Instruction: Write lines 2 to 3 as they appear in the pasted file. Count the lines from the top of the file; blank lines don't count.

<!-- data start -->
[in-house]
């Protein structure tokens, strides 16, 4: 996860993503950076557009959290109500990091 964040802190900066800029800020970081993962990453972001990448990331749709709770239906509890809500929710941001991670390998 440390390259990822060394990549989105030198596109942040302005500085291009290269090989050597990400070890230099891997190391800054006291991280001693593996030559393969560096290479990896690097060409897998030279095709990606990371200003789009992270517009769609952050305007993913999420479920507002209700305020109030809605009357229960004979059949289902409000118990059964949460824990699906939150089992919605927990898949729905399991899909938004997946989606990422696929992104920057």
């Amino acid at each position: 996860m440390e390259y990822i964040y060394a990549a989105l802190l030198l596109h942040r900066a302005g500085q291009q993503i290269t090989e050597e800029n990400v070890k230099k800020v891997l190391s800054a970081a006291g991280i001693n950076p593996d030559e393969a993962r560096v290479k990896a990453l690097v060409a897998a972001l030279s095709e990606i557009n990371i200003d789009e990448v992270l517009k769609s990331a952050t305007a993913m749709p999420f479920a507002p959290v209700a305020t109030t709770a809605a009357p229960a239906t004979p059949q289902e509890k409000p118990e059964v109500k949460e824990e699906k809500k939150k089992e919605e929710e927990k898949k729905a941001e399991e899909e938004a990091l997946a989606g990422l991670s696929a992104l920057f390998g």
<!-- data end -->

């Protein structure tokens, strides 16, 4: 996860993503950076557009959290109500990091 964040802190900066800029800020970081993962990453972001990448990331749709709770239906509890809500929710941001991670390998 440390390259990822060394990549989105030198596109942040302005500085291009290269090989050597990400070890230099891997190391800054006291991280001693593996030559393969560096290479990896690097060409897998030279095709990606990371200003789009992270517009769609952050305007993913999420479920507002209700305020109030809605009357229960004979059949289902409000118990059964949460824990699906939150089992919605927990898949729905399991899909938004997946989606990422696929992104920057």
């Amino acid at each position: 996860m440390e390259y990822i964040y060394a990549a989105l802190l030198l596109h942040r900066a302005g500085q291009q993503i290269t090989e050597e800029n990400v070890k230099k800020v891997l190391s800054a970081a006291g991280i001693n950076p593996d030559e393969a993962r560096v290479k990896a990453l690097v060409a897998a972001l030279s095709e990606i557009n990371i200003d789009e990448v992270l517009k769609s990331a952050t305007a993913m749709p999420f479920a507002p959290v209700a305020t109030t709770a809605a009357p229960a239906t004979p059949q289902e509890k409000p118990e059964v109500k949460e824990e699906k809500k939150k089992e919605e929710e927990k898949k729905a941001e399991e899909e938004a990091l997946a989606g990422l991670s696929a992104l920057f390998g």